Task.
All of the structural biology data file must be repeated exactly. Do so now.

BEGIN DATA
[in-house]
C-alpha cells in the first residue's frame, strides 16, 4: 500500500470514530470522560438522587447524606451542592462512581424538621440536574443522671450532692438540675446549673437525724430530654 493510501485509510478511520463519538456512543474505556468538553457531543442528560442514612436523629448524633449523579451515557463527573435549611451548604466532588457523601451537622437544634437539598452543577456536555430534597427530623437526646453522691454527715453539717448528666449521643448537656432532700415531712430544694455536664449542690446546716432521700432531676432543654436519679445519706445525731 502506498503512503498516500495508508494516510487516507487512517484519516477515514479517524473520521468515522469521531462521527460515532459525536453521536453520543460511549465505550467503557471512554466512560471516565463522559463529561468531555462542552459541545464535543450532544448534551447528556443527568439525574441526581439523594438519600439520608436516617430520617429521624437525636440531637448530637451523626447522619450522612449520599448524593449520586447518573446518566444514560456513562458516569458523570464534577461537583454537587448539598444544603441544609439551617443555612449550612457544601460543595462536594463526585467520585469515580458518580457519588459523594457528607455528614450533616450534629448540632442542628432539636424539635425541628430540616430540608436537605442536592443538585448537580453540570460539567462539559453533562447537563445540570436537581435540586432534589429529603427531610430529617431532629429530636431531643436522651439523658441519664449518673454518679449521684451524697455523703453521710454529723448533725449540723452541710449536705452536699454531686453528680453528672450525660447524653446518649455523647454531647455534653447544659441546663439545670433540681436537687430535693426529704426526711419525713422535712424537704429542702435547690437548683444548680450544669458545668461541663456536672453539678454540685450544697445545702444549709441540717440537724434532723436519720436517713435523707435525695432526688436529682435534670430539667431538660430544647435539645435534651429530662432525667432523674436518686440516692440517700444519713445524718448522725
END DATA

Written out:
[in-house]
C-alpha cells in the first residue's frame, strides 16, 4: 500500500470514530470522560438522587447524606451542592462512581424538621440536574443522671450532692438540675446549673437525724430530654 493510501485509510478511520463519538456512543474505556468538553457531543442528560442514612436523629448524633449523579451515557463527573435549611451548604466532588457523601451537622437544634437539598452543577456536555430534597427530623437526646453522691454527715453539717448528666449521643448537656432532700415531712430544694455536664449542690446546716432521700432531676432543654436519679445519706445525731 502506498503512503498516500495508508494516510487516507487512517484519516477515514479517524473520521468515522469521531462521527460515532459525536453521536453520543460511549465505550467503557471512554466512560471516565463522559463529561468531555462542552459541545464535543450532544448534551447528556443527568439525574441526581439523594438519600439520608436516617430520617429521624437525636440531637448530637451523626447522619450522612449520599448524593449520586447518573446518566444514560456513562458516569458523570464534577461537583454537587448539598444544603441544609439551617443555612449550612457544601460543595462536594463526585467520585469515580458518580457519588459523594457528607455528614450533616450534629448540632442542628432539636424539635425541628430540616430540608436537605442536592443538585448537580453540570460539567462539559453533562447537563445540570436537581435540586432534589429529603427531610430529617431532629429530636431531643436522651439523658441519664449518673454518679449521684451524697455523703453521710454529723448533725449540723452541710449536705452536699454531686453528680453528672450525660447524653446518649455523647454531647455534653447544659441546663439545670433540681436537687430535693426529704426526711419525713422535712424537704429542702435547690437548683444548680450544669458545668461541663456536672453539678454540685450544697445545702444549709441540717440537724434532723436519720436517713435523707435525695432526688436529682435534670430539667431538660430544647435539645435534651429530662432525667432523674436518686440516692440517700444519713445524718448522725